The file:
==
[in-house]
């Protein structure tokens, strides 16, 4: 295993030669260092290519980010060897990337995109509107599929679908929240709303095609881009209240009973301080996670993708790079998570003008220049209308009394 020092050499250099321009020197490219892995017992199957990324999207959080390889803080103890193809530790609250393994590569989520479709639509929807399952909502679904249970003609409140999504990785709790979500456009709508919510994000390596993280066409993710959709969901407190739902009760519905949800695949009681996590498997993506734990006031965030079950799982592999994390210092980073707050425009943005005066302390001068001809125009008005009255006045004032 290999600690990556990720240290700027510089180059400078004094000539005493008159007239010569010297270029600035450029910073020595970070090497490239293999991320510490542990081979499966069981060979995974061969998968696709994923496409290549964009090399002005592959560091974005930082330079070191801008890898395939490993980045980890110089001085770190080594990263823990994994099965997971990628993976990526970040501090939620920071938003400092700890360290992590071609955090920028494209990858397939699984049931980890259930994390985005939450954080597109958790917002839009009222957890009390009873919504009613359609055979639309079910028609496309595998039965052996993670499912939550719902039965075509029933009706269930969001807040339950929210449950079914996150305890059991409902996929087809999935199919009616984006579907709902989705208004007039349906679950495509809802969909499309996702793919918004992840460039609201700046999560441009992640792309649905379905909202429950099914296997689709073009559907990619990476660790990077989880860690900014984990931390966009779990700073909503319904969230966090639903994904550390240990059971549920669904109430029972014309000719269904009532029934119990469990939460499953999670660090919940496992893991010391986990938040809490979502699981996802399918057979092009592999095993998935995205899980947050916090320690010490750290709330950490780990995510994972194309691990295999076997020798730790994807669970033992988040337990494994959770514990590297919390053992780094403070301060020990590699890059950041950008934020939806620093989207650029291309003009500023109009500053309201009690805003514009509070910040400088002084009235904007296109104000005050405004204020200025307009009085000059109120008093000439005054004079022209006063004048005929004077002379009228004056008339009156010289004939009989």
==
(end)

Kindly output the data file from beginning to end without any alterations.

[in-house]
């Protein structure tokens, strides 16, 4: 295993030669260092290519980010060897990337995109509107599929679908929240709303095609881009209240009973301080996670993708790079998570003008220049209308009394 020092050499250099321009020197490219892995017992199957990324999207959080390889803080103890193809530790609250393994590569989520479709639509929807399952909502679904249970003609409140999504990785709790979500456009709508919510994000390596993280066409993710959709969901407190739902009760519905949800695949009681996590498997993506734990006031965030079950799982592999994390210092980073707050425009943005005066302390001068001809125009008005009255006045004032 290999600690990556990720240290700027510089180059400078004094000539005493008159007239010569010297270029600035450029910073020595970070090497490239293999991320510490542990081979499966069981060979995974061969998968696709994923496409290549964009090399002005592959560091974005930082330079070191801008890898395939490993980045980890110089001085770190080594990263823990994994099965997971990628993976990526970040501090939620920071938003400092700890360290992590071609955090920028494209990858397939699984049931980890259930994390985005939450954080597109958790917002839009009222957890009390009873919504009613359609055979639309079910028609496309595998039965052996993670499912939550719902039965075509029933009706269930969001807040339950929210449950079914996150305890059991409902996929087809999935199919009616984006579907709902989705208004007039349906679950495509809802969909499309996702793919918004992840460039609201700046999560441009992640792309649905379905909202429950099914296997689709073009559907990619990476660790990077989880860690900014984990931390966009779990700073909503319904969230966090639903994904550390240990059971549920669904109430029972014309000719269904009532029934119990469990939460499953999670660090919940496992893991010391986990938040809490979502699981996802399918057979092009592999095993998935995205899980947050916090320690010490750290709330950490780990995510994972194309691990295999076997020798730790994807669970033992988040337990494994959770514990590297919390053992780094403070301060020990590699890059950041950008934020939806620093989207650029291309003009500023109009500053309201009690805003514009509070910040400088002084009235904007296109104000005050405004204020200025307009009085000059109120008093000439005054004079022209006063004048005929004077002379009228004056008339009156010289004939009989």